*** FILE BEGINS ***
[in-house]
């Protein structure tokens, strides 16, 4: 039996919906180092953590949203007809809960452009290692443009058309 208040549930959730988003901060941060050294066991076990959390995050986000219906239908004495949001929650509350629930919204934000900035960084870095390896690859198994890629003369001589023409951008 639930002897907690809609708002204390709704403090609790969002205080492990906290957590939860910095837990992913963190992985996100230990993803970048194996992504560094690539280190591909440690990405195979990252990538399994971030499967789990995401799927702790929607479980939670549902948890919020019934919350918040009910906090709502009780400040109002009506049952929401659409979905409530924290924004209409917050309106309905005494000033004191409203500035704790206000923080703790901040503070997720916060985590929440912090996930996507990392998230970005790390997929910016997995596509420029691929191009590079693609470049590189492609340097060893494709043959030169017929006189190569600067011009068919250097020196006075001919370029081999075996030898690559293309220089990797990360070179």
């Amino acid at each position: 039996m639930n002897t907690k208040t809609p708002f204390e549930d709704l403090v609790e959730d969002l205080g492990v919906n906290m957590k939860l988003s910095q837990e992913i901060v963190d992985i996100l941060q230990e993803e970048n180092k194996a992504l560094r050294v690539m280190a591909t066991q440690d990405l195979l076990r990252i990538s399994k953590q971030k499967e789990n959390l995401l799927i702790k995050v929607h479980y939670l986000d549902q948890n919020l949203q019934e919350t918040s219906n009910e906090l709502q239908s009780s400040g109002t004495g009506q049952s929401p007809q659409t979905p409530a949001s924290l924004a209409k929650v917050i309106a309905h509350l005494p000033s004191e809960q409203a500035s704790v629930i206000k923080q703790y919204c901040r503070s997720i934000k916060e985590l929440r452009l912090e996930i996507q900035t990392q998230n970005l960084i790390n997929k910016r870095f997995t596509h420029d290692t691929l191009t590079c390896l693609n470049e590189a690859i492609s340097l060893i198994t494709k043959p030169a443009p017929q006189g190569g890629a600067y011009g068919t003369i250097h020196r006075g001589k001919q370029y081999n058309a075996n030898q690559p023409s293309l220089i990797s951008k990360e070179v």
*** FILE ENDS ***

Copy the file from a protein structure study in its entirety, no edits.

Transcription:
[in-house]
């Protein structure tokens, strides 16, 4: 039996919906180092953590949203007809809960452009290692443009058309 208040549930959730988003901060941060050294066991076990959390995050986000219906239908004495949001929650509350629930919204934000900035960084870095390896690859198994890629003369001589023409951008 639930002897907690809609708002204390709704403090609790969002205080492990906290957590939860910095837990992913963190992985996100230990993803970048194996992504560094690539280190591909440690990405195979990252990538399994971030499967789990995401799927702790929607479980939670549902948890919020019934919350918040009910906090709502009780400040109002009506049952929401659409979905409530924290924004209409917050309106309905005494000033004191409203500035704790206000923080703790901040503070997720916060985590929440912090996930996507990392998230970005790390997929910016997995596509420029691929191009590079693609470049590189492609340097060893494709043959030169017929006189190569600067011009068919250097020196006075001919370029081999075996030898690559293309220089990797990360070179």
């Amino acid at each position: 039996m639930n002897t907690k208040t809609p708002f204390e549930d709704l403090v609790e959730d969002l205080g492990v919906n906290m957590k939860l988003s910095q837990e992913i901060v963190d992985i996100l941060q230990e993803e970048n180092k194996a992504l560094r050294v690539m280190a591909t066991q440690d990405l195979l076990r990252i990538s399994k953590q971030k499967e789990n959390l995401l799927i702790k995050v929607h479980y939670l986000d549902q948890n919020l949203q019934e919350t918040s219906n009910e906090l709502q239908s009780s400040g109002t004495g009506q049952s929401p007809q659409t979905p409530a949001s924290l924004a209409k929650v917050i309106a309905h509350l005494p000033s004191e809960q409203a500035s704790v629930i206000k923080q703790y919204c901040r503070s997720i934000k916060e985590l929440r452009l912090e996930i996507q900035t990392q998230n970005l960084i790390n997929k910016r870095f997995t596509h420029d290692t691929l191009t590079c390896l693609n470049e590189a690859i492609s340097l060893i198994t494709k043959p030169a443009p017929q006189g190569g890629a600067y011009g068919t003369i250097h020196r006075g001589k001919q370029y081999n058309a075996n030898q690559p023409s293309l220089i990797s951008k990360e070179v």